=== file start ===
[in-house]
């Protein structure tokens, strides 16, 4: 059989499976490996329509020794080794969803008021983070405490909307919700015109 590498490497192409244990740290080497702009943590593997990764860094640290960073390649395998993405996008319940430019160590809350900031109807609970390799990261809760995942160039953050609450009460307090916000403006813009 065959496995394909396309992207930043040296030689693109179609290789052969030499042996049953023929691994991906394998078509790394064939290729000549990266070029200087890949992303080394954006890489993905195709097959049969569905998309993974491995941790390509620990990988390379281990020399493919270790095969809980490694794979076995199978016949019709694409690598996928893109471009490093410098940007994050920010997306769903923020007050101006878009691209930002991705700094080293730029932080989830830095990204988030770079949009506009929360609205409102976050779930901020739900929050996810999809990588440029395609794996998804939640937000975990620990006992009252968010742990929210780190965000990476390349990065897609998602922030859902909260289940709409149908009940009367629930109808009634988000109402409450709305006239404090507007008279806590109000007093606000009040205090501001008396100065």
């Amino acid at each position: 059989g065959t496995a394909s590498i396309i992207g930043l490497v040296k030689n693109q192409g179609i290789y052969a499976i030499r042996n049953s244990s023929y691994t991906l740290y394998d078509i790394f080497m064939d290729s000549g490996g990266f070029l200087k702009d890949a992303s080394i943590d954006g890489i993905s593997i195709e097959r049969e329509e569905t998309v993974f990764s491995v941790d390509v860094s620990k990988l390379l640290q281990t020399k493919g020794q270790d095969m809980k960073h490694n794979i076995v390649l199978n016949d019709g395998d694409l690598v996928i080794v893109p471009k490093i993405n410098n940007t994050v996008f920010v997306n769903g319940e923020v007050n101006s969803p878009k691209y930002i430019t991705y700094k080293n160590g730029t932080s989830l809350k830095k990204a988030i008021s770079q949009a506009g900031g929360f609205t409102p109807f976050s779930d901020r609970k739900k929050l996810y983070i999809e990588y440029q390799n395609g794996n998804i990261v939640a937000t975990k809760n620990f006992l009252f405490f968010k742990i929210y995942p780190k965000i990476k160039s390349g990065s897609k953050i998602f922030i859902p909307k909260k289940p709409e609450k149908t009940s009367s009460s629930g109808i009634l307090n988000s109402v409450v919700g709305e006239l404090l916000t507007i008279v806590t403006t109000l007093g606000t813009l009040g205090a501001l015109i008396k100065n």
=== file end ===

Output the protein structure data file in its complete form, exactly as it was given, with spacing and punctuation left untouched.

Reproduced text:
[in-house]
């Protein structure tokens, strides 16, 4: 059989499976490996329509020794080794969803008021983070405490909307919700015109 590498490497192409244990740290080497702009943590593997990764860094640290960073390649395998993405996008319940430019160590809350900031109807609970390799990261809760995942160039953050609450009460307090916000403006813009 065959496995394909396309992207930043040296030689693109179609290789052969030499042996049953023929691994991906394998078509790394064939290729000549990266070029200087890949992303080394954006890489993905195709097959049969569905998309993974491995941790390509620990990988390379281990020399493919270790095969809980490694794979076995199978016949019709694409690598996928893109471009490093410098940007994050920010997306769903923020007050101006878009691209930002991705700094080293730029932080989830830095990204988030770079949009506009929360609205409102976050779930901020739900929050996810999809990588440029395609794996998804939640937000975990620990006992009252968010742990929210780190965000990476390349990065897609998602922030859902909260289940709409149908009940009367629930109808009634988000109402409450709305006239404090507007008279806590109000007093606000009040205090501001008396100065």
């Amino acid at each position: 059989g065959t496995a394909s590498i396309i992207g930043l490497v040296k030689n693109q192409g179609i290789y052969a499976i030499r042996n049953s244990s023929y691994t991906l740290y394998d078509i790394f080497m064939d290729s000549g490996g990266f070029l200087k702009d890949a992303s080394i943590d954006g890489i993905s593997i195709e097959r049969e329509e569905t998309v993974f990764s491995v941790d390509v860094s620990k990988l390379l640290q281990t020399k493919g020794q270790d095969m809980k960073h490694n794979i076995v390649l199978n016949d019709g395998d694409l690598v996928i080794v893109p471009k490093i993405n410098n940007t994050v996008f920010v997306n769903g319940e923020v007050n101006s969803p878009k691209y930002i430019t991705y700094k080293n160590g730029t932080s989830l809350k830095k990204a988030i008021s770079q949009a506009g900031g929360f609205t409102p109807f976050s779930d901020r609970k739900k929050l996810y983070i999809e990588y440029q390799n395609g794996n998804i990261v939640a937000t975990k809760n620990f006992l009252f405490f968010k742990i929210y995942p780190k965000i990476k160039s390349g990065s897609k953050i998602f922030i859902p909307k909260k289940p709409e609450k149908t009940s009367s009460s629930g109808i009634l307090n988000s109402v409450v919700g709305e006239l404090l916000t507007i008279v806590t403006t109000l007093g606000t813009l009040g205090a501001l015109i008396k100065n």